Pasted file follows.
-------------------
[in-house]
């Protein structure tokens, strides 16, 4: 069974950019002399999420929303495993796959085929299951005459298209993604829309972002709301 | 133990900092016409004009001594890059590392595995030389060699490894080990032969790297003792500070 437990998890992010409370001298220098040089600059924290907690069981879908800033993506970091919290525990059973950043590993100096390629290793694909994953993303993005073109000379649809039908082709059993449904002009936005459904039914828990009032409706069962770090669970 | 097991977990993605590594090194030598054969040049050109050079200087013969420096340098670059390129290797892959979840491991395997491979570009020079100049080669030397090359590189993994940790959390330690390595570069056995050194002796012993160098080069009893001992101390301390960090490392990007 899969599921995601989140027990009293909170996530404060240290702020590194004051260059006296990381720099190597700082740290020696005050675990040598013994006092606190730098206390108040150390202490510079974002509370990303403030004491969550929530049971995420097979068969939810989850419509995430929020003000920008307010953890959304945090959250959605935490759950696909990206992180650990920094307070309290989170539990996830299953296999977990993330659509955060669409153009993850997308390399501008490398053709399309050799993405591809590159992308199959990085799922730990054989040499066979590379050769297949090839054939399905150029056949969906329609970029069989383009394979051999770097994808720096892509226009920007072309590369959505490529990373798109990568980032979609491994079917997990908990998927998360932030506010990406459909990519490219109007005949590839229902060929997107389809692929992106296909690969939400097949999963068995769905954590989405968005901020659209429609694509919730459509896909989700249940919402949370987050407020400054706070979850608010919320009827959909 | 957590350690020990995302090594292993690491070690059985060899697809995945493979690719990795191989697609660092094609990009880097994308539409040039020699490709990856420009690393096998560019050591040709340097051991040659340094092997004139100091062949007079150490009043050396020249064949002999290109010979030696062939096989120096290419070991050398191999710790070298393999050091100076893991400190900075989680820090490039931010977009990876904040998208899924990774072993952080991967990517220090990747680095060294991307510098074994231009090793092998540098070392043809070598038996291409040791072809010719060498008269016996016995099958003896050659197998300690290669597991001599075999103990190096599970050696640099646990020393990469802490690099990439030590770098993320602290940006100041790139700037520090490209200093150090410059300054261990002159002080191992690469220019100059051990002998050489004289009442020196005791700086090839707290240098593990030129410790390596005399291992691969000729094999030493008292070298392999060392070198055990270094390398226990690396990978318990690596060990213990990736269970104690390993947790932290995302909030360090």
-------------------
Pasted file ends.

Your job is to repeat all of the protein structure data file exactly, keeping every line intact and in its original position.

[in-house]
């Protein structure tokens, strides 16, 4: 069974950019002399999420929303495993796959085929299951005459298209993604829309972002709301 | 133990900092016409004009001594890059590392595995030389060699490894080990032969790297003792500070 437990998890992010409370001298220098040089600059924290907690069981879908800033993506970091919290525990059973950043590993100096390629290793694909994953993303993005073109000379649809039908082709059993449904002009936005459904039914828990009032409706069962770090669970 | 097991977990993605590594090194030598054969040049050109050079200087013969420096340098670059390129290797892959979840491991395997491979570009020079100049080669030397090359590189993994940790959390330690390595570069056995050194002796012993160098080069009893001992101390301390960090490392990007 899969599921995601989140027990009293909170996530404060240290702020590194004051260059006296990381720099190597700082740290020696005050675990040598013994006092606190730098206390108040150390202490510079974002509370990303403030004491969550929530049971995420097979068969939810989850419509995430929020003000920008307010953890959304945090959250959605935490759950696909990206992180650990920094307070309290989170539990996830299953296999977990993330659509955060669409153009993850997308390399501008490398053709399309050799993405591809590159992308199959990085799922730990054989040499066979590379050769297949090839054939399905150029056949969906329609970029069989383009394979051999770097994808720096892509226009920007072309590369959505490529990373798109990568980032979609491994079917997990908990998927998360932030506010990406459909990519490219109007005949590839229902060929997107389809692929992106296909690969939400097949999963068995769905954590989405968005901020659209429609694509919730459509896909989700249940919402949370987050407020400054706070979850608010919320009827959909 | 957590350690020990995302090594292993690491070690059985060899697809995945493979690719990795191989697609660092094609990009880097994308539409040039020699490709990856420009690393096998560019050591040709340097051991040659340094092997004139100091062949007079150490009043050396020249064949002999290109010979030696062939096989120096290419070991050398191999710790070298393999050091100076893991400190900075989680820090490039931010977009990876904040998208899924990774072993952080991967990517220090990747680095060294991307510098074994231009090793092998540098070392043809070598038996291409040791072809010719060498008269016996016995099958003896050659197998300690290669597991001599075999103990190096599970050696640099646990020393990469802490690099990439030590770098993320602290940006100041790139700037520090490209200093150090410059300054261990002159002080191992690469220019100059051990002998050489004289009442020196005791700086090839707290240098593990030129410790390596005399291992691969000729094999030493008292070298392999060392070198055990270094390398226990690396990978318990690596060990213990990736269970104690390993947790932290995302909030360090």